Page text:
Who should handle disaster relief, private charities or governments? The answer is
probably both. Because of their different advantages and disadvantages, I think each
situation should be examined to work out the optimal mix. Another alternative, that I do
not discus here, is private insurance. It is primarily for small, random, personal
disasters. It often cannot cope when a large scale disaster creates a large number of
simultaneous claims. I am thinking primarily in terms of acute disasters such as large
floods, hurricanes, forest fires, earthquakes, volcanoes, famines, plagues, refugee
displacements… both domestic and foreign.
Advantages of Letting Charities Do It
- It is voluntary. Nobody forces you to contribute.
- There are many charities. If one fails, another may still succeed.
- Much of the work gets done by volunteer labour.
- You attack the problem many different ways.
- The bureaucracy is more streamlined.
- Even a tiny group of dedicated people can take on an independent project.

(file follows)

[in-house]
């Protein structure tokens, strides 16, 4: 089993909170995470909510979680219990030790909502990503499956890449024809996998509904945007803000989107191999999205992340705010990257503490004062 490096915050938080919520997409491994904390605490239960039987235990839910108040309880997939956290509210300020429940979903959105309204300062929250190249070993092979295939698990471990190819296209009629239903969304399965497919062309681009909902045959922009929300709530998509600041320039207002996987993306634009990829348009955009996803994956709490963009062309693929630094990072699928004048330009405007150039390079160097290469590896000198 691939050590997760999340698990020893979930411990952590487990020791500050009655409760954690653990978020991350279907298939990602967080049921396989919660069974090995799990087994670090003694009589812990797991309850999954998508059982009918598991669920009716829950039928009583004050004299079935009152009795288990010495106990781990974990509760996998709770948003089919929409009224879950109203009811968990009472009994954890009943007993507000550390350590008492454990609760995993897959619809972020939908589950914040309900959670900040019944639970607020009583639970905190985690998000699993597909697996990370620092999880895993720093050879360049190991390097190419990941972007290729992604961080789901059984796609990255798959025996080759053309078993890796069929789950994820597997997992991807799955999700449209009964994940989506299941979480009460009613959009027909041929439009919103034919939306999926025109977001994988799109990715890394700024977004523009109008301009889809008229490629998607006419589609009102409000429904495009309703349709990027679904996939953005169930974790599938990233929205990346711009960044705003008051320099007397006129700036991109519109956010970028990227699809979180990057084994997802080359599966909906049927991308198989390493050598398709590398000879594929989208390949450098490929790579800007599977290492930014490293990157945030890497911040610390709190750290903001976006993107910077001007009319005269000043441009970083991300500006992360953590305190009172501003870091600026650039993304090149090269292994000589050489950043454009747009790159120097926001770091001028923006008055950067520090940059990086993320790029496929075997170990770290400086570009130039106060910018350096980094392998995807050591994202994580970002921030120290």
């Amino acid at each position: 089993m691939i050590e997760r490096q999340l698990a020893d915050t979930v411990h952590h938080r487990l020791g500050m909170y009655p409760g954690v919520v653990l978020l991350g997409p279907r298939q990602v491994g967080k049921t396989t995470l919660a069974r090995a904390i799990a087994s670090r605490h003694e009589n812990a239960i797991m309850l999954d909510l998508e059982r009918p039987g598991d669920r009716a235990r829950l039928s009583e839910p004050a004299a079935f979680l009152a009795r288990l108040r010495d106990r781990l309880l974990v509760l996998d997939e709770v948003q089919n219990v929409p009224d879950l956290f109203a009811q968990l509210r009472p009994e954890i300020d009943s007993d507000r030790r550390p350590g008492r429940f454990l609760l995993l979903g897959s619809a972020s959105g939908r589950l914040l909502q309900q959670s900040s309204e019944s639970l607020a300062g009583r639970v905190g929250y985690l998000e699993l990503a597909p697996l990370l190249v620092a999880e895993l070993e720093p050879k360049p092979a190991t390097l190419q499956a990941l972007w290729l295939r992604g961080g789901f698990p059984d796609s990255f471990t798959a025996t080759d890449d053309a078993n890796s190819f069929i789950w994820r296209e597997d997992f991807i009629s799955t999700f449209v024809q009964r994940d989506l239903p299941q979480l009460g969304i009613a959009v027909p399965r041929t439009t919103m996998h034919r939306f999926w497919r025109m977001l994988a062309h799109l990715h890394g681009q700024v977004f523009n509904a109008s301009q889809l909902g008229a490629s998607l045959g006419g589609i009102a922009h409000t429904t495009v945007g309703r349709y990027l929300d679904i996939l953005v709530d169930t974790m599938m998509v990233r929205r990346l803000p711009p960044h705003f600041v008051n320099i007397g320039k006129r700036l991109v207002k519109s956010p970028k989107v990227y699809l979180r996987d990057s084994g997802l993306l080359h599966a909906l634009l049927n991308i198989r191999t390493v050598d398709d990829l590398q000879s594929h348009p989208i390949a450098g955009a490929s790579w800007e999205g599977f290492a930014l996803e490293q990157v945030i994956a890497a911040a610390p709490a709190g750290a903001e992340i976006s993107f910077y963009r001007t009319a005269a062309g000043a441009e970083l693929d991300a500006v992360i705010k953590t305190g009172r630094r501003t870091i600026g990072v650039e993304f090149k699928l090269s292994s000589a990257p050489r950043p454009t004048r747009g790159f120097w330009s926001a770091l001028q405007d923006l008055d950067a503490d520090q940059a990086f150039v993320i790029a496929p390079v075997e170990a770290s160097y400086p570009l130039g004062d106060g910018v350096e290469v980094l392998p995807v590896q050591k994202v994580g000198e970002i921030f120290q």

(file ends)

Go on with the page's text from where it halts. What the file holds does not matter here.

- Emotional appeals from charities can encourage some people to extreme generosity,
thus lowering the burden on other donors. For example, in 1985 I sold everything I owned including a fully paid for four-bedroom
house to help the Ethiopian famine.
- A small charity does not need much auditing. The workers and the donors are the
same people or know each other well and know whom it is safe to trust with money.
Advantages of Letting Governments Do It
- Everybody is forced to contribute, so any individual person has to contribute less
to get the job done.
- The total budget is allocated with the big picture in mind.
- The government can afford to hire specialists to plan an effective overall
- There is less need for a relief or disaster prevention measure to have emotional
appeal. Measures are more hard-headed and effective. e.g. protecting species at risk
does not require Panda-like cuddliness.
- There are potentially sufficient funds available to get the job done.
- There is no extra overhead for fundraising or auditing the fundraising. The funds
are raised as a side effect of taxation that would happen anyway, just at a higher